Are Perms Bad for Thinning Hair?
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When you think of perms, you probably conjure up an image of a grandmother with her short curly white hair perched on top of her head. Or, perhaps you recall women from the 80s with big, curly hair that somehow was wider than their shoulders. But, perms are not a thing of the past, nor are they only for older women. Perms can give you incredible waves or even make it look like you have the best salon blowout every day. For this reason, people with thinning hair may want to try a perm to get more volume. But are perms bad for thinning hair? Unfortunately, yes. Here’s why and what you can do instead to correct thinning hair.
How Do Perms Work?
Many people are willing to do just about anything to increase their volume when they have thinning hair. But so often, the styling tactics we gravitate toward actually worsen our hair density. Perhaps the most aggressive thing we can do is get a perm. Although appealing on the surface because it makes your hair look more voluminous and thick, perms can cause quite a bit of damage to your hair.
Perms use chemicals to change the texture of your hair. In past decades (and what your grandma probably used), salons would wrap the hair around plastic curling rods before applying a perm lotion. This lotion would “set” the curl while a person waited, and then they would rinse their hair out, dry it, and apply a neutralizer to stop the perm process from continuing.
Some salons still use rods, but newer options like fabric, finger rolls, or rollers allow for softer curls and waves to form.
Why Are Perms Bad for Thinning Hair?
While the chemicals used in perms may have improved since 1909, when perms became a big thing, the process of forcing natural hair into a curl requires damage at its core. About 95% of our hair is made up of a protein called keratin. These proteins molecules are strongly connected by cysteine, which makes a disulfide bond to keep all of the keratin molecules together, giving hair its structure. Chemicals like ammonium thioglycolate break those disulfide bonds, so keratin molecules are free to move around and form a curl around whatever is holding your curl in place (fabric, plastic rod, etc.). New disulfide bonds form while you wait for your curl to set, which locks the keratin molecules into place.
Perms only last a few months (or a bit longer, depending on the length of your hair and the look you want to achieve). So, the keratin bonds weaken over time, causing the hair to relax back into its original state, or even a more lifeless state than before your perm. And, if you have previously colored your hair, you may be left with thin, brittle hair with little structure.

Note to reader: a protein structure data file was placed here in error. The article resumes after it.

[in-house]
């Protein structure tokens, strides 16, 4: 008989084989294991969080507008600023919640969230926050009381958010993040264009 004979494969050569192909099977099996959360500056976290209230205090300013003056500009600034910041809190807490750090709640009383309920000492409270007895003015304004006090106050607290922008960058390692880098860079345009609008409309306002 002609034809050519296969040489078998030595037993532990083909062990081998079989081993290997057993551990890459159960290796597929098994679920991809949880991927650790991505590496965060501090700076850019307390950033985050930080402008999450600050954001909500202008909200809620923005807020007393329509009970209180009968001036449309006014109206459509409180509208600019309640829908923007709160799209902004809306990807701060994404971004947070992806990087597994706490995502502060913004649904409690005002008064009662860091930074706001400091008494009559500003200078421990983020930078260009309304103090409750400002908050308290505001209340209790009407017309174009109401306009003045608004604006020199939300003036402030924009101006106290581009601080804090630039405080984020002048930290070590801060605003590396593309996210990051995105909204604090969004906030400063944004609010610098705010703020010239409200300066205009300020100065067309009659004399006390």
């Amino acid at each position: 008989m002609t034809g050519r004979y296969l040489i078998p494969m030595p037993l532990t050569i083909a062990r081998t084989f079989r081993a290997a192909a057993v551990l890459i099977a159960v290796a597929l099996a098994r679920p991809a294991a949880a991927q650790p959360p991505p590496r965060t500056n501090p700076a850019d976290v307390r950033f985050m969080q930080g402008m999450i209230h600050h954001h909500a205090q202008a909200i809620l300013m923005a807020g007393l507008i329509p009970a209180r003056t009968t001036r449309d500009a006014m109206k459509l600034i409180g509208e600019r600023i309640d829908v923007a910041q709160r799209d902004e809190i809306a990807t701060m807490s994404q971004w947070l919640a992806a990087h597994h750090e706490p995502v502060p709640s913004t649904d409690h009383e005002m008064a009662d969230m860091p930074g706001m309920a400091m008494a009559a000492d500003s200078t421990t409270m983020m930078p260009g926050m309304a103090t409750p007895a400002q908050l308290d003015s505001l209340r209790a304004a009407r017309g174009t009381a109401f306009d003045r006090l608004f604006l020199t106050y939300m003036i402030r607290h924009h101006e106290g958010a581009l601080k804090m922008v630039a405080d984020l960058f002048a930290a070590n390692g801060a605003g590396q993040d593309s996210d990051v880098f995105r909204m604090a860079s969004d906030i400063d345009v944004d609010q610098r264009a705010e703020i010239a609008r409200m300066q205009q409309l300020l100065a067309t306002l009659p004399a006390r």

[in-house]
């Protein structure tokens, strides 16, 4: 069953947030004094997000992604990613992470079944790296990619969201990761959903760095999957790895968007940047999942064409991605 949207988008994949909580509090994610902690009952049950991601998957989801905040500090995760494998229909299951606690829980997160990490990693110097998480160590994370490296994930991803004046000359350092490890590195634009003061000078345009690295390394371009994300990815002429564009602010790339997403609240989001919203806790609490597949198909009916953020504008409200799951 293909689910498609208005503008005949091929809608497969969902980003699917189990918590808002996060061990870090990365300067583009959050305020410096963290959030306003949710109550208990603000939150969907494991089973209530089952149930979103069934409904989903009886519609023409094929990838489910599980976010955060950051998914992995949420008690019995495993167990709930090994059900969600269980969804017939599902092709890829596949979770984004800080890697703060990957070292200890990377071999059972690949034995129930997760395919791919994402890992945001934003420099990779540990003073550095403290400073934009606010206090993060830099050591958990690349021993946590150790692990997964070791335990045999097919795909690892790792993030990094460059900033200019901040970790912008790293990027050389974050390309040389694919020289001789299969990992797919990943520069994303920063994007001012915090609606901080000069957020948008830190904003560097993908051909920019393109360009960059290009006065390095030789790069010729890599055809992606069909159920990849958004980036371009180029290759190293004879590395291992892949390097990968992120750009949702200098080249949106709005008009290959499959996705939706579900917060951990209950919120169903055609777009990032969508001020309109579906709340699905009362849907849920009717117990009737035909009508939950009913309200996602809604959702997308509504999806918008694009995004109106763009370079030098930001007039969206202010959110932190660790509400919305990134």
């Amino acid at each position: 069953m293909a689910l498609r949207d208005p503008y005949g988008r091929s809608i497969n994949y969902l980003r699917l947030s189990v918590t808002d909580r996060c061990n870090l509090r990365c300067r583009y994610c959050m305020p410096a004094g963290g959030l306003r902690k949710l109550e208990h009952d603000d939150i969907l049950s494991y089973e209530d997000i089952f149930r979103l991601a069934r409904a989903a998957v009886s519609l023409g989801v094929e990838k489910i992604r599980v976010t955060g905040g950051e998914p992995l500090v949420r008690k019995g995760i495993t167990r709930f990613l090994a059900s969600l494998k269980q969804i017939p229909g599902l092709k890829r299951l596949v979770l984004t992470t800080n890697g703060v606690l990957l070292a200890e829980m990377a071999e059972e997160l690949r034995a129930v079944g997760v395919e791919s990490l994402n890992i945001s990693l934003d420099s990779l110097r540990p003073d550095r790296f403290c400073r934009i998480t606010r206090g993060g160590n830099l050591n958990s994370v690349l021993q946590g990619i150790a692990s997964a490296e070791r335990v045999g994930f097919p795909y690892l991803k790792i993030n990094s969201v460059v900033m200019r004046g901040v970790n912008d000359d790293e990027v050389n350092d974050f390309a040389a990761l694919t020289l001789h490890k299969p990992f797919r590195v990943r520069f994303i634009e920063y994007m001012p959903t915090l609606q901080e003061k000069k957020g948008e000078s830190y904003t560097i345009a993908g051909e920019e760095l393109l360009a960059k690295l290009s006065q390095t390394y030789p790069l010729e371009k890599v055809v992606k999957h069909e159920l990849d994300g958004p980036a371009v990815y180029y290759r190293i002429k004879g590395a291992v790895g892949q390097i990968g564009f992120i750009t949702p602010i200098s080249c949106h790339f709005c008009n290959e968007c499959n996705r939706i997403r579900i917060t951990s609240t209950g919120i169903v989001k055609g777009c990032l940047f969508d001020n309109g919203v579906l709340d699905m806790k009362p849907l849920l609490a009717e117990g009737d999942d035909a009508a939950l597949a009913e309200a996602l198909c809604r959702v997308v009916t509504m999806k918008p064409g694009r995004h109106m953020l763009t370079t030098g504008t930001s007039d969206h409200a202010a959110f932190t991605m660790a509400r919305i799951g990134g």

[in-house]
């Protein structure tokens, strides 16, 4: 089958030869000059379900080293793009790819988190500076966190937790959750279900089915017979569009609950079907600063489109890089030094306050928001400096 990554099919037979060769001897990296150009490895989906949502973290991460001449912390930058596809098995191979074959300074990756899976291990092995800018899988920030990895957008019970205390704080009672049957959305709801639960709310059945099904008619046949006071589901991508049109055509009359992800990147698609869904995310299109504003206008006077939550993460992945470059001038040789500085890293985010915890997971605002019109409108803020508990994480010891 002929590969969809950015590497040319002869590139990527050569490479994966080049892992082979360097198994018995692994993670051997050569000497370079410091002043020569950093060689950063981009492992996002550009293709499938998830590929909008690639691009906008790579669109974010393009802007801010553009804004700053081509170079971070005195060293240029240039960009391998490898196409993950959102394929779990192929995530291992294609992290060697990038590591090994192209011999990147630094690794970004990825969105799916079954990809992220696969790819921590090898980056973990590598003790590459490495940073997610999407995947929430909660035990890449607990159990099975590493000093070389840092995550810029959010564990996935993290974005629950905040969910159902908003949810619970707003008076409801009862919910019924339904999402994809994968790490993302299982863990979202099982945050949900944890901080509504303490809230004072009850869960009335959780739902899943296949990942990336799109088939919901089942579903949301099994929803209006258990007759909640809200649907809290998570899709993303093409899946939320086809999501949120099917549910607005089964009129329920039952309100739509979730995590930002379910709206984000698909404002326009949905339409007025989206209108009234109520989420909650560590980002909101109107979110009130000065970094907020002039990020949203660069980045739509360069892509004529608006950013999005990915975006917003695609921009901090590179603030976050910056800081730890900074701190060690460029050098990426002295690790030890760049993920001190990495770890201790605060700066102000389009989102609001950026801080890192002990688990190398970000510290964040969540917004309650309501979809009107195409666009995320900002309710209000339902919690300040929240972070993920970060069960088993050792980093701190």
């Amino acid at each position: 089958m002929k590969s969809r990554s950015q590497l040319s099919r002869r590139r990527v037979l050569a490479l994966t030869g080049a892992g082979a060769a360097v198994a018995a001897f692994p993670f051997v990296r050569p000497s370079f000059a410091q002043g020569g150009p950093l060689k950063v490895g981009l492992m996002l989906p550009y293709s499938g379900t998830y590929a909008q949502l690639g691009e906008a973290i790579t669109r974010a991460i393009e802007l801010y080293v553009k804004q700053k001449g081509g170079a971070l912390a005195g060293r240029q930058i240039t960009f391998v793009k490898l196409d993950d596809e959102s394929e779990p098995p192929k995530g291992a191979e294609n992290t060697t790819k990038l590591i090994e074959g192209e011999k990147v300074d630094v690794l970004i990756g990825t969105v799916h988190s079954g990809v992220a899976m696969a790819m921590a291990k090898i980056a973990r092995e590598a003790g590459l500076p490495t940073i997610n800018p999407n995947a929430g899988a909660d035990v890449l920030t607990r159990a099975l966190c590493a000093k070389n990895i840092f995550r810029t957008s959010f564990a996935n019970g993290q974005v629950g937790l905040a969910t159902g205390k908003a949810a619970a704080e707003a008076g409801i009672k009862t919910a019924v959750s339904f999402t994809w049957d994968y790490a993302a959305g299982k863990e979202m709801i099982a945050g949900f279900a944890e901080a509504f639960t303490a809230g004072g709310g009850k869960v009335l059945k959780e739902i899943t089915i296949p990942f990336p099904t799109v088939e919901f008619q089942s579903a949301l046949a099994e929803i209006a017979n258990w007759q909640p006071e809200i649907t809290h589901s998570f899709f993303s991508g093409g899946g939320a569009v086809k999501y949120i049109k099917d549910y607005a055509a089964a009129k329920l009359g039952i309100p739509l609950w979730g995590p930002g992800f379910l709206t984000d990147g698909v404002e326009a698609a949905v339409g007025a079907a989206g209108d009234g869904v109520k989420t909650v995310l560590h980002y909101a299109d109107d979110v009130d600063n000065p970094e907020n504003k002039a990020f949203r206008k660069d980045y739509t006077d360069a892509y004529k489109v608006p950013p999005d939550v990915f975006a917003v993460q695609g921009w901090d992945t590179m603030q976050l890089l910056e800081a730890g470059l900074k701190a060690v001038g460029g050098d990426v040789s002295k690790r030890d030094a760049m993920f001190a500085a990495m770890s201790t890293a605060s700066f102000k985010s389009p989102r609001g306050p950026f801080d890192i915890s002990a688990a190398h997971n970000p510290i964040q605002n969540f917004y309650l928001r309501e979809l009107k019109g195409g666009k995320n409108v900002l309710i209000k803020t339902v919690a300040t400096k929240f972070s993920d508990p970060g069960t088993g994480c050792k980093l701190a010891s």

For people struggling with already thin hair, this may create a problem because after the perm has resettled, they will have thinner hair and will naturally seek out another perm. Ultimately, the hair becomes too thin to do anything with, including further perms.
What You Can Do to Correct Hair Thinning
If you have thinning hair, you need first to identify what is causing it. If you do not know what is behind your thinning hair, you cannot effectively boost your hair thickness and volume.
Naturally thin hair
Some people naturally have finer hair unrelated to hair conditions or harsh styling practices. Even though it is just part of your genetics, you can do things to make your hair stronger and more voluminous.
Firstly, taking a hair support vitamin like the REVITA Nutraceutical Tablets can help your hair become more robust and may even encourage more hair growth when presented with the proper nutrients.
Secondly, you will also want to use a shampoo and conditioner system that adds volume to your hair. If you have previously color-treated hair, you will benefit from a restructuring shampoo like the NIA system, which reduces breakage and strengthens all hair types.
Lastly, styling your hair in specific ways can also make your hair look more voluminous. Talk to your hairstylist about the right cut that works best with your face shape and gives the appearance of thicker, fuller hair.
Thinning hair due to hair loss conditions
Certain conditions like androgenic alopecia are prolific. This condition, in particular, is the culprit behind the dreaded receding hairline, the bald patch on the top of the head, and vertex balding. Affecting both men and women, people can suffer permanent hair loss when left without intervention.
If you have this condition (along with other forms of hair loss related to medical conditions like alopecia areata), perms are not the solution for getting your volume back. Because hair follicles shrink in androgenic alopecia, your hair is already fragile and will take longer to grow back.
Fortunately, topical solutions that contain Nanoxidil 5% help your hair grow back. Where perms and other styling techniques do not regrow your hair, Nanoxidil 5% does, and it also makes your hair follicles stronger and healthier. You can find Nanoxidil 5% in products like Spectral.DNC-N (for men) and Spectral.CSF (for women).